In its Kennedy v. Bremerton School District decision, the U.S. Supreme Court has made a bold move that seems to disregard established precedent and leaves school district administrators and boards puzzled as to how best to handle freedom of religion in the school setting.

Joseph Kennedy, a storied football coach at Bremerton High School in Washington State, knelt at the 50-yard line after each football game. Early on, students asked what he was doing. According to the Court, Coach Kennedy “made it a practice to give ‘thanks through prayer on the playing field.’” Over time, some students asked to join him. He told them they could do what they wished and many did.  This persisted for some time.  Eventually concerns were raised, and Coach Kennedy was requested to stop.  The school offered various accommodations which would allow him to continue his prayer but in a manner that did not appear to coerce student athletes or seem to be school sponsored.  Coach Kennedy continued.  Ultimately, he was placed on leave from coaching and not rehired as a coach. He sued, claiming these actions violated his First Amendment rights to freely exercise his religious beliefs.

The questions presented to the Court were:

  1. Whether a public school employee who says a brief, quiet prayer by himself while at school and visible to students is engaged in government speech that lacks any First Amendment protection.
  2. Whether, assuming that such religious expression is private and protected by the Free Speech and Free Exercise Clauses, the Establishment Clause nevertheless compels public schools to prohibit it.[1]

SCOTUS ruled that the school violated Coach Kennedy’s free expression rights when it did not rehire him.  The Court seemed to apply a somewhat different analysis reaching this conclusion.

For decades the court has applied what is known as the Lemon Test to determine whether an action violates the establishment clause of the First Amendment. The Court devised the constitutional test in Lemon v. Kurtzman (403 US 602 (1971)), deciding that in order for a statute to be constitutional, and not violate the Establishment Clause, the law or public action must (1) have a secular purpose, (2) not have promoting or inhibiting religion as its primary effect, and (3) avoid an excessive entanglement with religion.  Over the years, the Lemon test has been applied to decide whether public employee action is acceptable or if it violates the Establishment Clause.  Bright lines have never fully been drawn; but, for example, reading a prayer before a public meeting is deemed to violate the Lemon Test due to the appearance of promoting a religion.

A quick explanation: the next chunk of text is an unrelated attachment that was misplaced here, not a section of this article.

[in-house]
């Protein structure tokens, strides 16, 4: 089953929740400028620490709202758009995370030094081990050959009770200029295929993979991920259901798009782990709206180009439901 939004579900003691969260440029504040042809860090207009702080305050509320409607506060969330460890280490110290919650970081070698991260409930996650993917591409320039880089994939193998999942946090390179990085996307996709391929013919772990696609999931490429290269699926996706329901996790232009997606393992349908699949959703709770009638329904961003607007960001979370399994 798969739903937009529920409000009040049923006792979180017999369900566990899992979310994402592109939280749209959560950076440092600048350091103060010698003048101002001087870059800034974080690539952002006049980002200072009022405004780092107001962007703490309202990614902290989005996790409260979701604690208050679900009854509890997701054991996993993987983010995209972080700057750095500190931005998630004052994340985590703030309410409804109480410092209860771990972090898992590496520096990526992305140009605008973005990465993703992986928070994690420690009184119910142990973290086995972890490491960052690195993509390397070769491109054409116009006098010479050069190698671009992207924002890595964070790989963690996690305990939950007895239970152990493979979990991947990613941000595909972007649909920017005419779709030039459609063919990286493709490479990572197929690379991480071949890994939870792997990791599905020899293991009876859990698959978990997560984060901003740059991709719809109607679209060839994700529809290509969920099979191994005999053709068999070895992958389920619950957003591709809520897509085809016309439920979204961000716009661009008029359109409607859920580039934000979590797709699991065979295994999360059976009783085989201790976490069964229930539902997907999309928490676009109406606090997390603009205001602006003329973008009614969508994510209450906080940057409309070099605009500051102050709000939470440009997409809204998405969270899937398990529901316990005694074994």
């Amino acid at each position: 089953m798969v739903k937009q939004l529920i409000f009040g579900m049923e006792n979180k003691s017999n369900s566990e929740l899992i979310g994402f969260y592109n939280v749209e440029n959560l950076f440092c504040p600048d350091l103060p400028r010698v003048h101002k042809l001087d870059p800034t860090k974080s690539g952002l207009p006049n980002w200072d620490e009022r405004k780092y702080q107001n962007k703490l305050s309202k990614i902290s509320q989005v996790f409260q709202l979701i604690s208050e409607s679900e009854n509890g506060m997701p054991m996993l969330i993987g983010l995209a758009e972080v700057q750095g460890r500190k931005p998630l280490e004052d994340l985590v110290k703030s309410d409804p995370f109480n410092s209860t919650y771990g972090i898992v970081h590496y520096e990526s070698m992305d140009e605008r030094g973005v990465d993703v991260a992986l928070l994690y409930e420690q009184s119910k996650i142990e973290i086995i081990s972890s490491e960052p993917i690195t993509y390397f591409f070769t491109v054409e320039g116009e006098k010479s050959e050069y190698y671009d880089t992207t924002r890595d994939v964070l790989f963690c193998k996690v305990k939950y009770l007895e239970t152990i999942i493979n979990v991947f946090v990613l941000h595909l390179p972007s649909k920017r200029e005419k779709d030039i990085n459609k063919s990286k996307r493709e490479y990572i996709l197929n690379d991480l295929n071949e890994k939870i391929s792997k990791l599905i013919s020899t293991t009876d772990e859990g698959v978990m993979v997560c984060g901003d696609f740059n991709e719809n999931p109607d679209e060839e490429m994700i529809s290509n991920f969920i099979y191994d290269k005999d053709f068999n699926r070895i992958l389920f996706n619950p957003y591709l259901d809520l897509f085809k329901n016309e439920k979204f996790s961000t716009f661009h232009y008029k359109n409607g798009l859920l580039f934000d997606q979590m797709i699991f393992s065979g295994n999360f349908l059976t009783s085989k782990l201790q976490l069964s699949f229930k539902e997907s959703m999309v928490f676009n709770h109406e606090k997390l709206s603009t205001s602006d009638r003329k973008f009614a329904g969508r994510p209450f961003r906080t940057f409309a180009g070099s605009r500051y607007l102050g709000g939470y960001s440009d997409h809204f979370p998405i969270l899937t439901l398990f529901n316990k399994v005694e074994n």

The Bremerton Court did not apply Lemon.  It insisted that Coach Kennedy had the right to pray on the field immediately after games and that to restrict that practice, including by not rehiring him, amounted to an invasion of his right to the free exercise of his religion. This, it said, is grounded in “‘historical practices and understandings.” In a remarkable ruling, the Court noted: “The Constitution and the best of our traditions counsel mutual respect and tolerance, not censorship and suppression, for religious and nonreligious views alike.”

Reaching its conclusion, the Court ignored the Lemon Test; and, as the dissent pointed out, years of jurisprudence permitting reasonable restrictions on proselytizing on school grounds.  The decision was unprecedented in light of most of the Establishment Clause and Free Exercise cases. 

Amicus on the case, including the ACLU, urged the Court that it must not allow Coach Kennedy’s actions. It was clear he was working when the post-game prayer occurred and thus the First Amendment would not protect that activity. Additionally, as the Court has ruled so frequently in the past, the school must act to address concerns about the coach’s conduct on students and others at school.

Does Bremerton give us new law? Possibly. But the three-part Lemon test remains a valuable method of analysis in this space, especially as this area of the law continues to settle. In the meantime, schools should continue to carefully advise and caution staff about infusing religion into their actions while at school.

Please contact Jeffrey Weiss or the attorney with whom you typically work for further guidance on this decision.

This alert is not a substitute for advice of counsel on specific legal issues.

Harris Beach has offices throughout New York state, including Albany, Buffalo, Ithaca, New York City, Rochester, Saratoga Springs, Syracuse, Uniondale and White Plains, as well as Washington D.C., New Haven, Connecticut and Newark, New Jersey.